Chase Michael Crutcher was born and raised in Louisville, so it’s not surprising that he’s been a Cards fan his entire life. Couple that with the fact that he wanted to study engineering, and attending UofL was a no-brainer.
“I had heard about UofL’s Speed School program and thought it would be a perfect fit,” he said.
In his four years since that decision, UofL has, indeed, been the perfect fit. Crutcher will graduate next weekend with a degree in electrical engineering. He started out with an undecided discipline until his uncle – a Speed alum with a mechanical engineering degree – talked him into taking the same route.
“He convinced me because of the way the world is turning more towards computers and electric-powered machinery,” Crutcher said.
Undoubtedly the field has already offered him an abundance of opportunities. During his undergraduate studies, Crutcher completed three internships at Ford Motor Company’s Kentucky Truck Plant. There, he worked on automating the way employees keep track of inventory by implementing smart scanners and self-designed inventory tags with QR codes. He also created VBA (Visual Basic for Applications) programs to help automate the way scanned inventory is updated into Ford’s databases.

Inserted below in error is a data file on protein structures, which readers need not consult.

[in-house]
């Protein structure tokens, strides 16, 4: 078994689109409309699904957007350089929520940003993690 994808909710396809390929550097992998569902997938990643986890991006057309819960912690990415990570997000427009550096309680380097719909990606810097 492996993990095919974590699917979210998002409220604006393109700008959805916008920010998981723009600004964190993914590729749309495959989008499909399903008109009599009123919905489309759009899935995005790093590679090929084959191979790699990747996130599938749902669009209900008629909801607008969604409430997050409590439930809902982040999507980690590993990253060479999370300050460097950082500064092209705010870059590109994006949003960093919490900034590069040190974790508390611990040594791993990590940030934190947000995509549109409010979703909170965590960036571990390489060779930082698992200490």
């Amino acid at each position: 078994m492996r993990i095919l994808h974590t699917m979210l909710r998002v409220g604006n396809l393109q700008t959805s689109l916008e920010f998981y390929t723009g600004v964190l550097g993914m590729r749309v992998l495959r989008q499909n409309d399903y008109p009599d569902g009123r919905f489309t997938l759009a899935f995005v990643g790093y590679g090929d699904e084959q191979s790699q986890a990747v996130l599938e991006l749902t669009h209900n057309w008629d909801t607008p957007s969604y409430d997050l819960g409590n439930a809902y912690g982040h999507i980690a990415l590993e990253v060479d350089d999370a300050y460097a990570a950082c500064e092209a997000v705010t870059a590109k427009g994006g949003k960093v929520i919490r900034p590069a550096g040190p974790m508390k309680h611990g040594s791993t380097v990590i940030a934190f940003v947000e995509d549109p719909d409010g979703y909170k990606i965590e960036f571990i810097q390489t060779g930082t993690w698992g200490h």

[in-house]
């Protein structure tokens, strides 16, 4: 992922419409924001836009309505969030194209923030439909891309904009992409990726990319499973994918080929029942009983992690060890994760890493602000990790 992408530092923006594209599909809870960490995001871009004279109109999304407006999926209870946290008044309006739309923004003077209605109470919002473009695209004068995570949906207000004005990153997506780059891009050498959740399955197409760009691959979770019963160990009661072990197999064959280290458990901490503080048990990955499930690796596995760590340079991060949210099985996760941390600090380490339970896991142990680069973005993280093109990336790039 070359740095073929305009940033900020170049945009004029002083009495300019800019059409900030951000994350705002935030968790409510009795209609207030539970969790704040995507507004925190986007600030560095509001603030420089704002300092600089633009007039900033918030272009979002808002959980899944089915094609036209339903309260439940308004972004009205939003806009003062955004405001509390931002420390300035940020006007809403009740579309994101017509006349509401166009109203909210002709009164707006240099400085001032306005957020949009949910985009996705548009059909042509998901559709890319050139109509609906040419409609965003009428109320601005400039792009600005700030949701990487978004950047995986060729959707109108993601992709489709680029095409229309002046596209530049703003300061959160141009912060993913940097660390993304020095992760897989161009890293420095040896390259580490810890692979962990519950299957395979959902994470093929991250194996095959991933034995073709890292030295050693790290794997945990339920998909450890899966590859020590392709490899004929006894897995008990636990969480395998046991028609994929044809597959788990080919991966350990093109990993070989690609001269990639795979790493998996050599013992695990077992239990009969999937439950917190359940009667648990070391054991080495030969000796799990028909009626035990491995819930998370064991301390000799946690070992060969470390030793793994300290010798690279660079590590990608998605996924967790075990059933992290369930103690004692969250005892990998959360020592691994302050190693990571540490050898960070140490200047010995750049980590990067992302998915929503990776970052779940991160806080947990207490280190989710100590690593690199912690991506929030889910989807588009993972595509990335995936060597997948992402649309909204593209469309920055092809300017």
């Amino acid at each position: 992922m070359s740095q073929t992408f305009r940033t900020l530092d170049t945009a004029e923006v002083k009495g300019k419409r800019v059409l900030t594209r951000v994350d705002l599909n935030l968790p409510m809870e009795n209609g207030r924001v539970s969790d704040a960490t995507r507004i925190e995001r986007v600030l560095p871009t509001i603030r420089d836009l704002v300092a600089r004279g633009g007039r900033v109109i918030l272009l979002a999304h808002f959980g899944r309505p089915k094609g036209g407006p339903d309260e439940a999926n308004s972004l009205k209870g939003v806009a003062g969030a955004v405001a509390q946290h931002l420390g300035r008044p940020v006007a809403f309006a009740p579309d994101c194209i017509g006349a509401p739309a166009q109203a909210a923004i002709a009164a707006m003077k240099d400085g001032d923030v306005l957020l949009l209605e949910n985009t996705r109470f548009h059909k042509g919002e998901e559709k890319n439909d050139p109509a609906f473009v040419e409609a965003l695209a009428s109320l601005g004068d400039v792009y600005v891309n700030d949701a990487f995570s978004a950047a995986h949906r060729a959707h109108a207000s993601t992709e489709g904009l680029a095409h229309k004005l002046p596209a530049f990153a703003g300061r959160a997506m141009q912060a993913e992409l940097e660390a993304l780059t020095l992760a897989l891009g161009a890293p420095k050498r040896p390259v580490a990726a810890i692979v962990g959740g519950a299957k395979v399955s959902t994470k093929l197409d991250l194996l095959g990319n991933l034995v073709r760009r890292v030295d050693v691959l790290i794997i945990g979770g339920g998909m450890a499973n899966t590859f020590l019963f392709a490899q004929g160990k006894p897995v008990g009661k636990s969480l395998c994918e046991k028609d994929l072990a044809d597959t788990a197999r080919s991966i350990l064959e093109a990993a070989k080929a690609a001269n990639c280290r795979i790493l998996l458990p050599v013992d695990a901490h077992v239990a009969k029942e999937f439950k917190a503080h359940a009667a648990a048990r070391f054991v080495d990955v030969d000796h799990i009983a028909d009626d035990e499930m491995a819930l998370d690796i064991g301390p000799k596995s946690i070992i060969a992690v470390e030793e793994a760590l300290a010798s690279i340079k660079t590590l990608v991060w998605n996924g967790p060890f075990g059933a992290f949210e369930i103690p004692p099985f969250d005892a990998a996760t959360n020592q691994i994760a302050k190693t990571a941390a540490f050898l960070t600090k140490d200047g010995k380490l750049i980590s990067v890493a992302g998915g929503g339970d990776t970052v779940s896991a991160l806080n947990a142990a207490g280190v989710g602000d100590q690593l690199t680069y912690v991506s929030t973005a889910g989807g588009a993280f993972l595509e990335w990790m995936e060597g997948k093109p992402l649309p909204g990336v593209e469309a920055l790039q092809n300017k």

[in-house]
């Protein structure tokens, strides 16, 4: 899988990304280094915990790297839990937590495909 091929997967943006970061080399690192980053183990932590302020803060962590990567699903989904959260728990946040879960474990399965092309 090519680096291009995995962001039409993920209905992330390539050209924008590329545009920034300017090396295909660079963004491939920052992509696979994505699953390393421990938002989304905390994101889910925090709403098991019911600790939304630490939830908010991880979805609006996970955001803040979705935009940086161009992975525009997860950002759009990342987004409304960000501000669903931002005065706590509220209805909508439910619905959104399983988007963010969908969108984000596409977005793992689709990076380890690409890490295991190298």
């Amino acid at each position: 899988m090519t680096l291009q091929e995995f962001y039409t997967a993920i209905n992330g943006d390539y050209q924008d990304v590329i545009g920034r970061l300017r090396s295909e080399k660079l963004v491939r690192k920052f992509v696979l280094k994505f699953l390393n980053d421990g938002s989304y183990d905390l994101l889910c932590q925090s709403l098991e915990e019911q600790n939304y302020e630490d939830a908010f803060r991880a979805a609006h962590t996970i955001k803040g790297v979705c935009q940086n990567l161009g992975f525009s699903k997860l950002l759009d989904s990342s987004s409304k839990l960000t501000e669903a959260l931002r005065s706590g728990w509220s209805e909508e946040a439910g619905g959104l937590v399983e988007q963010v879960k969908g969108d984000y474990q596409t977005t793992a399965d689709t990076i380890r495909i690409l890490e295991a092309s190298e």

The latter project was presented to the plant manager and a cost evaluation to go plant-wide for Crutcher’s system was about $1 million.
The inventory process Crutcher put in place is still there now, but since he hasn’t officially graduated yet, there is no one to troubleshoot any user issues that may come along. However, Ford extended a verbal offer to him prior to the coronavirus lockdown.
“I am waiting for businesses to reopen so I can put pen to paper,” he said. “If the job is no longer there, I will search elsewhere.”
Crutcher is optimistic about his prospects both because of the experience he gained at Ford during his internships, and also because of his overall experience at UofL.
“It does prove difficult to start a professional career in times such as these, but I feel as though I will make it through just fine. I am sad Covid-19 put a damper on my senior year, but there are people far more affected. I still get my diploma and I still get a commencement in December, so things could have been a lot worse,” Crutcher said. “My time at UofL was the best years of my life. I met some lifelong friends. I moved out on my own and learned what it was like to be an adult, and I would not trade my time spent here or the people I met along the way for anything. Through the good times and the bad, the University of Louisville is a place I will forever call home.”